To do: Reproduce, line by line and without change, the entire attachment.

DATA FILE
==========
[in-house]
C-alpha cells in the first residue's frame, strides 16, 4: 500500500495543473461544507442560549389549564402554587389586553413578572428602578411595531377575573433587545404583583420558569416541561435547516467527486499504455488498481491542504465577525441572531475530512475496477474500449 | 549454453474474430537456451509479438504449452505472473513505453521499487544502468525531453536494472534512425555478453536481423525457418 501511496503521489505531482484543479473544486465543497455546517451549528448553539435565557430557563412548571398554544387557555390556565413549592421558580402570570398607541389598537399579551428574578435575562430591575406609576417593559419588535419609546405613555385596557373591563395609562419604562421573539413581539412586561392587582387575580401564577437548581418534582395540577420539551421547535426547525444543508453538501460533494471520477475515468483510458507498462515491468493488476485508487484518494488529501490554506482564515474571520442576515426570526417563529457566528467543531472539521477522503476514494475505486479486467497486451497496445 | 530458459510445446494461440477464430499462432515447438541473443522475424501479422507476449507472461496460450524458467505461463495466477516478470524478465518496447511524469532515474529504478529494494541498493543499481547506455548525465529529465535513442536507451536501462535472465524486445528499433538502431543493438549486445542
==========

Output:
[in-house]
C-alpha cells in the first residue's frame, strides 16, 4: 500500500495543473461544507442560549389549564402554587389586553413578572428602578411595531377575573433587545404583583420558569416541561435547516467527486499504455488498481491542504465577525441572531475530512475496477474500449 | 549454453474474430537456451509479438504449452505472473513505453521499487544502468525531453536494472534512425555478453536481423525457418 501511496503521489505531482484543479473544486465543497455546517451549528448553539435565557430557563412548571398554544387557555390556565413549592421558580402570570398607541389598537399579551428574578435575562430591575406609576417593559419588535419609546405613555385596557373591563395609562419604562421573539413581539412586561392587582387575580401564577437548581418534582395540577420539551421547535426547525444543508453538501460533494471520477475515468483510458507498462515491468493488476485508487484518494488529501490554506482564515474571520442576515426570526417563529457566528467543531472539521477522503476514494475505486479486467497486451497496445 | 530458459510445446494461440477464430499462432515447438541473443522475424501479422507476449507472461496460450524458467505461463495466477516478470524478465518496447511524469532515474529504478529494494541498493543499481547506455548525465529529465535513442536507451536501462535472465524486445528499433538502431543493438549486445542